Review
To follow the mathematical sections of the book, the reader should have at least a second-year undergraduate mathematical background, as the author does not shrink from providing some detailed arguments. However, the presentation of historical material is given in modern mathematical form. Many readers will encounter unfamiliar and surprising material in this field in which much remains to be explored. Richard Wilders - MAA Reviews
Review
[I]t is a book that can be warmly recommended to any mathematician or any reader who is generally interested in mathematics. One should be prepared to read some of the proofs. Skipping all the proofs would do injustice to the concept, leaving just a skinny skeleton, but skipping some of the most advanced ones is acceptable. The style, the well documented historical context and quotations mixed with references to modern situations make it a wonderful read. E. J. Barbeau - Mathematical Reviews Clippings
Review
This is a well-written book to which senior high school students who do not intend to study mathematics at university should be exposed in their last two years at school. The ideas are challenging and provocative, with numerous clear diagrams. The topics are presented with numerous examples, and unobtrusive humour which renders the exposition even more palatable. The book would be an ideal source of ideas in a mathematics course within a liberal arts college because it links not only with the historical source of mathematics problems, but also with some of the great ideas of philosophy. A. Bultheel - European Mathematical Society
Synopsis
"Readers will be swept away by Havil's command of the subject and his wonderful writing style. The Irrationals is a lot of fun."--Robert Gross, coauthor of Fearless Symmetry: Exposing the Hidden Patterns of Numbers and Elliptic Tales: Curves, Counting, and Number Theory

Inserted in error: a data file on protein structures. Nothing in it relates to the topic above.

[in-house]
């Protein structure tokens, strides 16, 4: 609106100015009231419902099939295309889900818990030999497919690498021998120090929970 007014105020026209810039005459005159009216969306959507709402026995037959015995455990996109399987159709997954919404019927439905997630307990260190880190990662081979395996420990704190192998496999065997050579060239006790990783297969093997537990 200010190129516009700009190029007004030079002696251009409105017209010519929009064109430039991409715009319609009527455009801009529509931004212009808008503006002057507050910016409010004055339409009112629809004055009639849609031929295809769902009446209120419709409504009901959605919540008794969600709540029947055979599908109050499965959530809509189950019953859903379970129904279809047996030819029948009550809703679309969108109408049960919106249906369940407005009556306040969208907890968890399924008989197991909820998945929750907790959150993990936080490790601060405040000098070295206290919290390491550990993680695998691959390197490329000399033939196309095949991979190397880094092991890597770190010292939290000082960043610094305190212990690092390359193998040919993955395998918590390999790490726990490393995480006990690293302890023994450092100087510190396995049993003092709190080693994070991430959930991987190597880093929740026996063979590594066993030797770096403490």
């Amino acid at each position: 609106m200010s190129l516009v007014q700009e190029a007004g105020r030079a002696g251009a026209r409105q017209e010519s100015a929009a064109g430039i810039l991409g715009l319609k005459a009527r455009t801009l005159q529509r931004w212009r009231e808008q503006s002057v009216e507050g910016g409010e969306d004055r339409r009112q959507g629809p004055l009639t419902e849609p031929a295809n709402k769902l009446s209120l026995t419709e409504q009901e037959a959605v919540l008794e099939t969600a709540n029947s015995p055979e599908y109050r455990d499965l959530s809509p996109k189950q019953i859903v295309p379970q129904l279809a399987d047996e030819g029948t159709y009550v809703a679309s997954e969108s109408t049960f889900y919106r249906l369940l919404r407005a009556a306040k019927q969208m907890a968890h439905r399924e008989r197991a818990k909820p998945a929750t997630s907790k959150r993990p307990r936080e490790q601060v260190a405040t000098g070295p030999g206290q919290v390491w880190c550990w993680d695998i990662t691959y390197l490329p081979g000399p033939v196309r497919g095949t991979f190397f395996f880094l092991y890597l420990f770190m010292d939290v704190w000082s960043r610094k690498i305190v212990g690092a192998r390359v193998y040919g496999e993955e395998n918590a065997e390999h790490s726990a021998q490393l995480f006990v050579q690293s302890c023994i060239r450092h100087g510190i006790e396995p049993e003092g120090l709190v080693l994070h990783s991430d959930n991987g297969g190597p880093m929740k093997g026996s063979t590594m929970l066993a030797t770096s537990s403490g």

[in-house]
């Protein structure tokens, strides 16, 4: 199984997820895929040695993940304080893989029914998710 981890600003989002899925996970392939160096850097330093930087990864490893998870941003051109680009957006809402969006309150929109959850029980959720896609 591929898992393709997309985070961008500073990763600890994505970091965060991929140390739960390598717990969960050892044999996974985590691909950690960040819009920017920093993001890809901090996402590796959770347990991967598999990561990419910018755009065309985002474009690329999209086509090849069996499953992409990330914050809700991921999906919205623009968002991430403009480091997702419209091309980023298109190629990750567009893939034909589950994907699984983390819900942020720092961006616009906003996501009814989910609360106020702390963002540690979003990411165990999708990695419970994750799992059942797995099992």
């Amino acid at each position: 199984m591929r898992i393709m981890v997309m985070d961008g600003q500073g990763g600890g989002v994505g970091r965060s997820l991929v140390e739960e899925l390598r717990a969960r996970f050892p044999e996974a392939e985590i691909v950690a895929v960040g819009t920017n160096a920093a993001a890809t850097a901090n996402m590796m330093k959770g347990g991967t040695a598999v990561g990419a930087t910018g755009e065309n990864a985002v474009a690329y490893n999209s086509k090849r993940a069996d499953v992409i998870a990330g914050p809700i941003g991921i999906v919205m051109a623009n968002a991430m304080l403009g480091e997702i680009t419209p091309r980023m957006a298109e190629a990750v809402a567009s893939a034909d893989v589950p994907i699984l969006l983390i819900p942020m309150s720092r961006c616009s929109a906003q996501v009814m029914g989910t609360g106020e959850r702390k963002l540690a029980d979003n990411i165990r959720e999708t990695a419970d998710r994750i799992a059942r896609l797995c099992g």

Synopsis
The ancient Greeks discovered them, but it wasn't until the nineteenth century that irrational numbers were properly understood and rigorously defined, and even today not all their mysteries have been revealed. In The Irrationals, the first popular and comprehensive book on the subject, Julian Havil tells the story of irrational numbers and the mathematicians who have tackled their challenges, from antiquity to the twenty-first century. Along the way, he explains why irrational numbers are surprisingly difficult to define--and why so many questions still surround them.
That definition seems so simple: they are numbers that cannot be expressed as a ratio of two integers, or that have decimal expansions that are neither infinite nor recurring. But, as The Irrationals shows, these are the real "complex" numbers, and they have an equally complex and intriguing history, from Euclid's famous proof that the square root of 2 is irrational to Roger Apéry's proof of the irrationality of a number called Zeta(3), one of the greatest results of the twentieth century. In between, Havil explains other important results, such as the irrationality of e and pi. He also discusses the distinction between "ordinary" irrationals and transcendentals, as well as the appealing question of whether the decimal expansion of irrationals is "random".
Fascinating and illuminating, this is a book for everyone who loves math and the history behind it.
Synopsis
"Readers will be swept away by Havil's command of the subject and his wonderful writing style. The Irrationals is a lot of fun."--Robert Gross, coauthor of Fearless Symmetry: Exposing the Hidden Patterns of Numbers and Elliptic Tales: Curves, Counting, and Number Theory
Synopsis